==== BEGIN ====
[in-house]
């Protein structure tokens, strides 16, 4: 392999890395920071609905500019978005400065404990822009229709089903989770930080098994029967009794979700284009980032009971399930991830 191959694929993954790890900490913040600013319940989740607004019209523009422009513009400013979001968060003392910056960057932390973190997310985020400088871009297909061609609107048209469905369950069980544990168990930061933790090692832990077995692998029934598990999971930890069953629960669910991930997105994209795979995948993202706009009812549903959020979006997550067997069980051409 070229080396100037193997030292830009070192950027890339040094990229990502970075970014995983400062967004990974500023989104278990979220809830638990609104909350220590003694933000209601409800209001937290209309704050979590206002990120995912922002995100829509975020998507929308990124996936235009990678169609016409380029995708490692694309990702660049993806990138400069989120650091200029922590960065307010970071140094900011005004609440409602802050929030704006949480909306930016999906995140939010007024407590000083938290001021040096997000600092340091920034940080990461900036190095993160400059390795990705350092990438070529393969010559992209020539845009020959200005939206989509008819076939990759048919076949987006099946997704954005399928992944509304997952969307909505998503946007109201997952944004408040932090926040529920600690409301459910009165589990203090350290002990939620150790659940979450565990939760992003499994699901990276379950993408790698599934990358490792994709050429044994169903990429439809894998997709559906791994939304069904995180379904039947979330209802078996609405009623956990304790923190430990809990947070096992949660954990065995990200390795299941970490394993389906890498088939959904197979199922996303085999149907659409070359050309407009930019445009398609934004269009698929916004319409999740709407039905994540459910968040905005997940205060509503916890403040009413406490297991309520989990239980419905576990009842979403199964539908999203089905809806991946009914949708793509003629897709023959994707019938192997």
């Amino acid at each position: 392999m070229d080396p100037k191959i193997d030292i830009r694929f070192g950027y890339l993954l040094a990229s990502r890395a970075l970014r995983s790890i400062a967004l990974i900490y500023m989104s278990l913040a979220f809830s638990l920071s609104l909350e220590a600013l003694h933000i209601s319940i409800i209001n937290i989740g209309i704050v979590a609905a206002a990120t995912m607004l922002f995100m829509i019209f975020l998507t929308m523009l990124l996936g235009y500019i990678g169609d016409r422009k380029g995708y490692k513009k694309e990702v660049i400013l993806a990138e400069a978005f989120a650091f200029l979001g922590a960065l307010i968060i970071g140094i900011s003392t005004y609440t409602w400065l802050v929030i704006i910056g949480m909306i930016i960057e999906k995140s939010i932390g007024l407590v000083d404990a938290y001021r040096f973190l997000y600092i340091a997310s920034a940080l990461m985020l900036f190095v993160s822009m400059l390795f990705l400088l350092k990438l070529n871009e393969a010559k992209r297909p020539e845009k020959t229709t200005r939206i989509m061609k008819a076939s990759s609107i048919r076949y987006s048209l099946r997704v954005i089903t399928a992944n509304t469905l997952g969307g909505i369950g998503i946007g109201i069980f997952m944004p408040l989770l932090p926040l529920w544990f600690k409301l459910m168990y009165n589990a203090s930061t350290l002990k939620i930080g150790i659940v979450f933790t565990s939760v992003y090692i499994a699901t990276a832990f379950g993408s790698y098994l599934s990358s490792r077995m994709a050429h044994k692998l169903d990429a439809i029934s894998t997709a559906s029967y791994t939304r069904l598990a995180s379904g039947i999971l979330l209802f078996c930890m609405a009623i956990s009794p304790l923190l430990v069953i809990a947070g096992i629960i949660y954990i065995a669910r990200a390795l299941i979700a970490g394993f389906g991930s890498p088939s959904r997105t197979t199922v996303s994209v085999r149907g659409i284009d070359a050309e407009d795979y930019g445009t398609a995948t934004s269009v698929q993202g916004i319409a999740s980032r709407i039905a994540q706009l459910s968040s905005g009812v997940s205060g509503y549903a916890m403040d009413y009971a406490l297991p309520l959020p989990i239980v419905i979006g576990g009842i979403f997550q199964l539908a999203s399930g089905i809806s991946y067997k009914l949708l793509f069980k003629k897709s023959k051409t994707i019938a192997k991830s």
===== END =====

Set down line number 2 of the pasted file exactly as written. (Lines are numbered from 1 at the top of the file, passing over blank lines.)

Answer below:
């Protein structure tokens, strides 16, 4: 392999890395920071609905500019978005400065404990822009229709089903989770930080098994029967009794979700284009980032009971399930991830 191959694929993954790890900490913040600013319940989740607004019209523009422009513009400013979001968060003392910056960057932390973190997310985020400088871009297909061609609107048209469905369950069980544990168990930061933790090692832990077995692998029934598990999971930890069953629960669910991930997105994209795979995948993202706009009812549903959020979006997550067997069980051409 070229080396100037193997030292830009070192950027890339040094990229990502970075970014995983400062967004990974500023989104278990979220809830638990609104909350220590003694933000209601409800209001937290209309704050979590206002990120995912922002995100829509975020998507929308990124996936235009990678169609016409380029995708490692694309990702660049993806990138400069989120650091200029922590960065307010970071140094900011005004609440409602802050929030704006949480909306930016999906995140939010007024407590000083938290001021040096997000600092340091920034940080990461900036190095993160400059390795990705350092990438070529393969010559992209020539845009020959200005939206989509008819076939990759048919076949987006099946997704954005399928992944509304997952969307909505998503946007109201997952944004408040932090926040529920600690409301459910009165589990203090350290002990939620150790659940979450565990939760992003499994699901990276379950993408790698599934990358490792994709050429044994169903990429439809894998997709559906791994939304069904995180379904039947979330209802078996609405009623956990304790923190430990809990947070096992949660954990065995990200390795299941970490394993389906890498088939959904197979199922996303085999149907659409070359050309407009930019445009398609934004269009698929916004319409999740709407039905994540459910968040905005997940205060509503916890403040009413406490297991309520989990239980419905576990009842979403199964539908999203089905809806991946009914949708793509003629897709023959994707019938192997």